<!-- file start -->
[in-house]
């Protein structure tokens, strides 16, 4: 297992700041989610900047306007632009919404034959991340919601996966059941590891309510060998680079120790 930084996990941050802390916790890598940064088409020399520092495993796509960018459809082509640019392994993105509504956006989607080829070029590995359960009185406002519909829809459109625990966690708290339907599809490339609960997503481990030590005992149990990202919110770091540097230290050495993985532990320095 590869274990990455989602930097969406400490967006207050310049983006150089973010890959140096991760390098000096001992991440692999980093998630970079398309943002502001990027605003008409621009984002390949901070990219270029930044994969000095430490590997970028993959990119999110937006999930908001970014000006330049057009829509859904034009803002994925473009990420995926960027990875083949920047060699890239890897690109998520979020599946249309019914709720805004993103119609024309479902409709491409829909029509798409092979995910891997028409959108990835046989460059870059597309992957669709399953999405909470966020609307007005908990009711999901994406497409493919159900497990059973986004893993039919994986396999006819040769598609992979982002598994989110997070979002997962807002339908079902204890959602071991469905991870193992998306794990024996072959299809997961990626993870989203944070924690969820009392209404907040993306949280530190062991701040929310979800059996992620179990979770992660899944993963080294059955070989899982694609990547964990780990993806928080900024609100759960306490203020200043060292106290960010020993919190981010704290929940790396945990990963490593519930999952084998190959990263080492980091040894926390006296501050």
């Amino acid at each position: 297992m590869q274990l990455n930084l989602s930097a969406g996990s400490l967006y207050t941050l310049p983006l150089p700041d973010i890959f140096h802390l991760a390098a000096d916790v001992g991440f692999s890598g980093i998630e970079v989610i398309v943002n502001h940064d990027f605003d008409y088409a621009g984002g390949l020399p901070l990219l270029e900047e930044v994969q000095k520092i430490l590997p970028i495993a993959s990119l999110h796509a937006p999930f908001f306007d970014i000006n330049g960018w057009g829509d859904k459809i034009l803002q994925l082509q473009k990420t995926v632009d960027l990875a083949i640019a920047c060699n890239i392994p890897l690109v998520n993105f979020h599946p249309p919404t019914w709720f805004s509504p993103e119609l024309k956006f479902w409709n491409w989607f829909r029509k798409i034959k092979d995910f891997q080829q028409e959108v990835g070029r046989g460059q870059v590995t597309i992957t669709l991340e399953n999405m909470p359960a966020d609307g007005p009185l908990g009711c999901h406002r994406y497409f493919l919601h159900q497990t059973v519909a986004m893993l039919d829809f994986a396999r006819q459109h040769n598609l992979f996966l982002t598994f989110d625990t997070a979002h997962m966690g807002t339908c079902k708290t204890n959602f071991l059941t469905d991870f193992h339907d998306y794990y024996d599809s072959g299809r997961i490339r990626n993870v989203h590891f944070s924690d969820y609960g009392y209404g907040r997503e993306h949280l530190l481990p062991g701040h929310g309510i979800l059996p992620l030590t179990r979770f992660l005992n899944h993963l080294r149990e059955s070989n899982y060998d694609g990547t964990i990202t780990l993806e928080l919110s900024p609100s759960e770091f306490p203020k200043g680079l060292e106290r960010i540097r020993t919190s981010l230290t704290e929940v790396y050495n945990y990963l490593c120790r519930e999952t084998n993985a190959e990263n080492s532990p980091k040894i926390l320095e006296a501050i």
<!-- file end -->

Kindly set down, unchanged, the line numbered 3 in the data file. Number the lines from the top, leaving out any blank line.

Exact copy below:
């Amino acid at each position: 297992m590869q274990l990455n930084l989602s930097a969406g996990s400490l967006y207050t941050l310049p983006l150089p700041d973010i890959f140096h802390l991760a390098a000096d916790v001992g991440f692999s890598g980093i998630e970079v989610i398309v943002n502001h940064d990027f605003d008409y088409a621009g984002g390949l020399p901070l990219l270029e900047e930044v994969q000095k520092i430490l590997p970028i495993a993959s990119l999110h796509a937006p999930f908001f306007d970014i000006n330049g960018w057009g829509d859904k459809i034009l803002q994925l082509q473009k990420t995926v632009d960027l990875a083949i640019a920047c060699n890239i392994p890897l690109v998520n993105f979020h599946p249309p919404t019914w709720f805004s509504p993103e119609l024309k956006f479902w409709n491409w989607f829909r029509k798409i034959k092979d995910f891997q080829q028409e959108v990835g070029r046989g460059q870059v590995t597309i992957t669709l991340e399953n999405m909470p359960a966020d609307g007005p009185l908990g009711c999901h406002r994406y497409f493919l919601h159900q497990t059973v519909a986004m893993l039919d829809f994986a396999r006819q459109h040769n598609l992979f996966l982002t598994f989110d625990t997070a979002h997962m966690g807002t339908c079902k708290t204890n959602f071991l059941t469905d991870f193992h339907d998306y794990y024996d599809s072959g299809r997961i490339r990626n993870v989203h590891f944070s924690d969820y609960g009392y209404g907040r997503e993306h949280l530190l481990p062991g701040h929310g309510i979800l059996p992620l030590t179990r979770f992660l005992n899944h993963l080294r149990e059955s070989n899982y060998d694609g990547t964990i990202t780990l993806e928080l919110s900024p609100s759960e770091f306490p203020k200043g680079l060292e106290r960010i540097r020993t919190s981010l230290t704290e929940v790396y050495n945990y990963l490593c120790r519930e999952t084998n993985a190959e990263n080492s532990p980091k040894i926390l320095e006296a501050i």